A late Tuesday FunEty for you, friends! Today’s word is “disaster”!
This word can refer to any unfortunate or ruinous event, and it’s origins is a bit all over the map (not really, but it does have multiple origins).
Partly, it’s a borrowing from French “desastre”, from Italian “disastro”, which in turn is modelled on an Occitan lexical item. For those of you who are, like i was before this post, somewhat unfamiliar with the Occitan language, it is a Romance language, spoken in southern France, Italy’s Occitan Valleys, Monaco and Spain’s Val d’Aran. Some also consider Catalan to be included. However, the unity of the Occitan language is a bit disputed, and some consider it a macrolanguage, that is, a language with widely varying dialects.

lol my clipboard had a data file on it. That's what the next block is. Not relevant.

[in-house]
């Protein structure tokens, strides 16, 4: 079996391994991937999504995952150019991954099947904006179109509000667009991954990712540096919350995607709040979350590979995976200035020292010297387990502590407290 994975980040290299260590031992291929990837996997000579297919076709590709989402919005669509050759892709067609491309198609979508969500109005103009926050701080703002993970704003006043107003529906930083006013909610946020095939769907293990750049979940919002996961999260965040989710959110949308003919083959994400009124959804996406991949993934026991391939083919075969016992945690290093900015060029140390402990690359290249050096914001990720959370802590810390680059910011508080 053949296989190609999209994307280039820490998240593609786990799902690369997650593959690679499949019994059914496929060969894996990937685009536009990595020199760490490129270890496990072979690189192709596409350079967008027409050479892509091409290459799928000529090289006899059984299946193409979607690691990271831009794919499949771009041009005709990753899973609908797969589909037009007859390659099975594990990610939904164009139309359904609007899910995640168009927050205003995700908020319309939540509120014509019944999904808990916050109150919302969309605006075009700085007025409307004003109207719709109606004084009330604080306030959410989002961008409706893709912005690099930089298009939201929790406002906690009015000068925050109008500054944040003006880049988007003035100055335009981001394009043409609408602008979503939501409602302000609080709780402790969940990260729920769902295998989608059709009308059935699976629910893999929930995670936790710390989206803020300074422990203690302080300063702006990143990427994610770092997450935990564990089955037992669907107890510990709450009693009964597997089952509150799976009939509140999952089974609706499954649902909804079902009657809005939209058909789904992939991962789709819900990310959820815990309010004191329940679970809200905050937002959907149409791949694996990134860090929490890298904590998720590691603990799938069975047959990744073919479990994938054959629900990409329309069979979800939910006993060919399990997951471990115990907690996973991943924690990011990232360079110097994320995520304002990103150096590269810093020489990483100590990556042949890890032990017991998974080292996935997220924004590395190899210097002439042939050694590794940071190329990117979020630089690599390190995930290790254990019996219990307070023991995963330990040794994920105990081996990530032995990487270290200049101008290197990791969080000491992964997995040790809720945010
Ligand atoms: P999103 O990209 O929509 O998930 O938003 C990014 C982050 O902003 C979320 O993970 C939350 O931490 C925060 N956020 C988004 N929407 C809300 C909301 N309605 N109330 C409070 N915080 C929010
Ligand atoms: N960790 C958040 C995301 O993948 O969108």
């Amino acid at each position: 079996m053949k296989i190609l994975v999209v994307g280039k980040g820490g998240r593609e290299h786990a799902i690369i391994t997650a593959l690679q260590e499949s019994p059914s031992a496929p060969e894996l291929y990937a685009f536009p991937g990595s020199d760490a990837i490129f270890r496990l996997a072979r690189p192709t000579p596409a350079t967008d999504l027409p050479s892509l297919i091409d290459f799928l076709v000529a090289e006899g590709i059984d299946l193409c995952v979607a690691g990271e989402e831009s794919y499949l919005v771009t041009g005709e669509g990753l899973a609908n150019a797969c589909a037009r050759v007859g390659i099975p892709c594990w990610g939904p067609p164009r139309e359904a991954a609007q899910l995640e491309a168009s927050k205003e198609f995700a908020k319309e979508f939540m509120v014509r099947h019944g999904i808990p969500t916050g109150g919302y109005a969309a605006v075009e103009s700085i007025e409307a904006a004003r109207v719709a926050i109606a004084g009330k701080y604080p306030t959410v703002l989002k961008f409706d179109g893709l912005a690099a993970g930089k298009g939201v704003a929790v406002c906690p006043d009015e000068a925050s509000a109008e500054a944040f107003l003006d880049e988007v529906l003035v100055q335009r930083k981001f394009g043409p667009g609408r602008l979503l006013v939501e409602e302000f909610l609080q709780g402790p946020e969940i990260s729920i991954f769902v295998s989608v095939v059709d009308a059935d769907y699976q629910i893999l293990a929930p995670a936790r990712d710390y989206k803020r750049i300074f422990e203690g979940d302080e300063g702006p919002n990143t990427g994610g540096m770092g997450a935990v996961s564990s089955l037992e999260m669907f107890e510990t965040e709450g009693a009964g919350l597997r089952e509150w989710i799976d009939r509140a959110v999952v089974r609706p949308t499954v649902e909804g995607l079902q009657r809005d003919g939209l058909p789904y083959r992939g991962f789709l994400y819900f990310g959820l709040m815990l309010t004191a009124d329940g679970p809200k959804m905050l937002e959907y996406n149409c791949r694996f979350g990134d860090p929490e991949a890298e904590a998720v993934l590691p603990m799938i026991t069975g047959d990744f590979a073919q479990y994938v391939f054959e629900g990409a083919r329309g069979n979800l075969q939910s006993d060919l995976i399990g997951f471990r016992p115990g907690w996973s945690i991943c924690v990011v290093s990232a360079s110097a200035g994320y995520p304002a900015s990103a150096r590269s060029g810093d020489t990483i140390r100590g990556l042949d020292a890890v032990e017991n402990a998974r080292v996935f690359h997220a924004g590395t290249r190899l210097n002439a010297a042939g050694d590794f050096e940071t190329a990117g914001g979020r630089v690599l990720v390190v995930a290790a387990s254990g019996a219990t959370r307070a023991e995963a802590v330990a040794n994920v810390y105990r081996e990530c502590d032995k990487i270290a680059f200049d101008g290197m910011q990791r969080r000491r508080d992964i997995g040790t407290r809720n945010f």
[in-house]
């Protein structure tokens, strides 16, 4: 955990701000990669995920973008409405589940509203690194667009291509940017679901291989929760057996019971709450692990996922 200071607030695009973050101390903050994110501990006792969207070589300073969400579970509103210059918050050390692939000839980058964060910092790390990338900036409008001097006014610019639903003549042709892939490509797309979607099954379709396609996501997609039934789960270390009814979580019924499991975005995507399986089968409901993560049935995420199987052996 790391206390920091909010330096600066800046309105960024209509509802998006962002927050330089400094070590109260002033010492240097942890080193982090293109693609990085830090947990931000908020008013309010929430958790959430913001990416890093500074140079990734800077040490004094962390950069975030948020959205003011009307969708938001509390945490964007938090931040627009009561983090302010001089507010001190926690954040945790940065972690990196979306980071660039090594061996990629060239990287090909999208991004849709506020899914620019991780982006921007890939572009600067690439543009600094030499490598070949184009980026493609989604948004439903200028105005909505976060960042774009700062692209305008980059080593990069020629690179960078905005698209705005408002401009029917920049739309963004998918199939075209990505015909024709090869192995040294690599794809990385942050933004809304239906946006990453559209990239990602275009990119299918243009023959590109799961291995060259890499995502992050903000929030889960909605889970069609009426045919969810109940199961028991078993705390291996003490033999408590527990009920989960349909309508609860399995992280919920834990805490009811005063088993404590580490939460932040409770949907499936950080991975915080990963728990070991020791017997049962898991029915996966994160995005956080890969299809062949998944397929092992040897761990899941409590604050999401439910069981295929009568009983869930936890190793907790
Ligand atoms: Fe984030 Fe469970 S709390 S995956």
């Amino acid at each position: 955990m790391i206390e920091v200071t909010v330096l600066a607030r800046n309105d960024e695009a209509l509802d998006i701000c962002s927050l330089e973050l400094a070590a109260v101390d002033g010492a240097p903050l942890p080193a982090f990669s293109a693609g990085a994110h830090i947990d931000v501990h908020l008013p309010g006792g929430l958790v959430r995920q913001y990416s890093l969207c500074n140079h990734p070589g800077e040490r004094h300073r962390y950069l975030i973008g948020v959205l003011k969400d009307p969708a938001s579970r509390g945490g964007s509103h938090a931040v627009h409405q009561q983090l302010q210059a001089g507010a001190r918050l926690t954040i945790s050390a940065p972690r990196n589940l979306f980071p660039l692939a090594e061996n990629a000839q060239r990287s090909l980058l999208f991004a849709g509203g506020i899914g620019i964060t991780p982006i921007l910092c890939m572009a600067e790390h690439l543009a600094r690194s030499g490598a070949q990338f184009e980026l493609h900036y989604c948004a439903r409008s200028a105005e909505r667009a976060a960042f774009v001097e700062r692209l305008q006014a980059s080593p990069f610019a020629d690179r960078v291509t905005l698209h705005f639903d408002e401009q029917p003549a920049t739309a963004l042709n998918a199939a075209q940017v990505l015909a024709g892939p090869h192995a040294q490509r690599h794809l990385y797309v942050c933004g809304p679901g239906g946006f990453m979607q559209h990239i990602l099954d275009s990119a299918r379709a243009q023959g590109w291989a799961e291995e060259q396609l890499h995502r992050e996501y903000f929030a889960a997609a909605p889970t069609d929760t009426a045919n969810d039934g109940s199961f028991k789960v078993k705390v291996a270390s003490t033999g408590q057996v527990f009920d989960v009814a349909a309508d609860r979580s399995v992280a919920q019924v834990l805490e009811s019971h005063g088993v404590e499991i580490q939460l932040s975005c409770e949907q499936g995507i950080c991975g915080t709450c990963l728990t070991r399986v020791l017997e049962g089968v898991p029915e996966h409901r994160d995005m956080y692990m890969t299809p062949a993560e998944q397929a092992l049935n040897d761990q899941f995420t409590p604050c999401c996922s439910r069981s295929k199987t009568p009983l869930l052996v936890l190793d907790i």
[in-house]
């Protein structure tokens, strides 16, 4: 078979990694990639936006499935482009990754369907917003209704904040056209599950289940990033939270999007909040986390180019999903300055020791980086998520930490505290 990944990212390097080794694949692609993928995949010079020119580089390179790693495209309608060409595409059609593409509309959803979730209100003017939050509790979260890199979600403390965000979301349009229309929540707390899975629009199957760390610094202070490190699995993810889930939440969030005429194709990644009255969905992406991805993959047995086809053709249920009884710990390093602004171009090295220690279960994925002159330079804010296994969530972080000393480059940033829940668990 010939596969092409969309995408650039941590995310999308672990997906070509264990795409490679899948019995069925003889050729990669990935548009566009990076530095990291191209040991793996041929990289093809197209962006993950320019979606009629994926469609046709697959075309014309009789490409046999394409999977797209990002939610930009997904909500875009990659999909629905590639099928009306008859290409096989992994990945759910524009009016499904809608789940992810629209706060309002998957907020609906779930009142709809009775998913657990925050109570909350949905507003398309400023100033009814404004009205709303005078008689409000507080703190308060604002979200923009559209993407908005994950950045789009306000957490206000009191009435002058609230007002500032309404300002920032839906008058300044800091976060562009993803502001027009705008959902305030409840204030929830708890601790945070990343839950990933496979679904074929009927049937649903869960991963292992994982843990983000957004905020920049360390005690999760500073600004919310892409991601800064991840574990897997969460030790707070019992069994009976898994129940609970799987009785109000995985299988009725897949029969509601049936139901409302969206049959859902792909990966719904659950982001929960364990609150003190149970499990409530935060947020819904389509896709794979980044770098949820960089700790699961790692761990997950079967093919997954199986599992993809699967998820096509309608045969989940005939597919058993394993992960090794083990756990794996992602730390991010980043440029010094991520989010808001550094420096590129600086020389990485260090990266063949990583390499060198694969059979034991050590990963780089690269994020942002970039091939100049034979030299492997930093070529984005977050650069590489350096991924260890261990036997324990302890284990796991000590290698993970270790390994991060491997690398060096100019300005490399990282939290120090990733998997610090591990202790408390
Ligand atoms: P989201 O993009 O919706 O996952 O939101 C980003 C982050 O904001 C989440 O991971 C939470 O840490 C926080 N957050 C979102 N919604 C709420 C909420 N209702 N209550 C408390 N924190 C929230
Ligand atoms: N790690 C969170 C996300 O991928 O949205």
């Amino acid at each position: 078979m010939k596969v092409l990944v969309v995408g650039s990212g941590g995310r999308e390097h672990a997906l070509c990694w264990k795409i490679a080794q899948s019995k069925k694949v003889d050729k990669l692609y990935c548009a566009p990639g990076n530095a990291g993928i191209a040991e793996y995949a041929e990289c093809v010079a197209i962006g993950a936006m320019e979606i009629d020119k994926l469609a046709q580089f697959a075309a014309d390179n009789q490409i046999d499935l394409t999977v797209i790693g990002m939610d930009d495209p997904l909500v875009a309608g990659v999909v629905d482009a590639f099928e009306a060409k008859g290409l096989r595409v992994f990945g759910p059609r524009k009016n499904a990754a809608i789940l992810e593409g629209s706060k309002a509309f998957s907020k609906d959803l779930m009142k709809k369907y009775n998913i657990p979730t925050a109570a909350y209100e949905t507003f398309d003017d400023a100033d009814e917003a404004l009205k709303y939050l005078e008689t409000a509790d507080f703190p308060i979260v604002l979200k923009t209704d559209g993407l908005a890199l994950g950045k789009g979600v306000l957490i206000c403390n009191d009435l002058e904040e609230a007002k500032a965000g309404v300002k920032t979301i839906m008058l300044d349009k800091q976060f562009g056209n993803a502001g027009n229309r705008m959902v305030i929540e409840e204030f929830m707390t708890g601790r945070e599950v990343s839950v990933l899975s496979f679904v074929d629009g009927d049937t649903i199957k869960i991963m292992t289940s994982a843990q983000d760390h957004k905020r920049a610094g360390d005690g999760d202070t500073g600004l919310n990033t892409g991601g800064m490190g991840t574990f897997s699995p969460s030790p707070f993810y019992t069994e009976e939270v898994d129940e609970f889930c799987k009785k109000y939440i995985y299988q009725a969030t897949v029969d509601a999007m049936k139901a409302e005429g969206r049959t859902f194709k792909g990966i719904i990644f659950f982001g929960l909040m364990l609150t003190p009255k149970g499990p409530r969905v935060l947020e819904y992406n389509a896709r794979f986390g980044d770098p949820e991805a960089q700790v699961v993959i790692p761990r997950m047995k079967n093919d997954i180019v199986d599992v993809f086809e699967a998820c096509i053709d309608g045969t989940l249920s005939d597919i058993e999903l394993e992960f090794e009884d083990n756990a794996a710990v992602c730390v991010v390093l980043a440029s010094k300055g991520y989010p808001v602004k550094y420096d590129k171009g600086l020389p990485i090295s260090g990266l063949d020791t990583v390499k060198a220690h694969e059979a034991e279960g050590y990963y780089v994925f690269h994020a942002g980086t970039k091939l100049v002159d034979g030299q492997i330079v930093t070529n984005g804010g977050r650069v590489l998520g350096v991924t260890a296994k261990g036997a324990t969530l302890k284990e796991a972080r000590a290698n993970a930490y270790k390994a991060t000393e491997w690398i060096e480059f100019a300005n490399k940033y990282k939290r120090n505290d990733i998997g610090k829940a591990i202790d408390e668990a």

Anyway, back to “disaster”. So, Italian “disastro” can here be split into two: the prefix “dis-“, equivalent to English “mis-“ meaning ill, and “astro” from Latin “astrum”, meaning star. So, disaster could be translated, literally, to “ill-star(red)”.
So what about Occitan? Well, in Old Occitan, we find “desastre”, which is probably from Old Occitan “dezastruc”, which also meant “ill-starred” from late 12th century.
I hope you enjoyed that little trip, I know I did! Now, excuse me while I go read up some more on the Occitan language!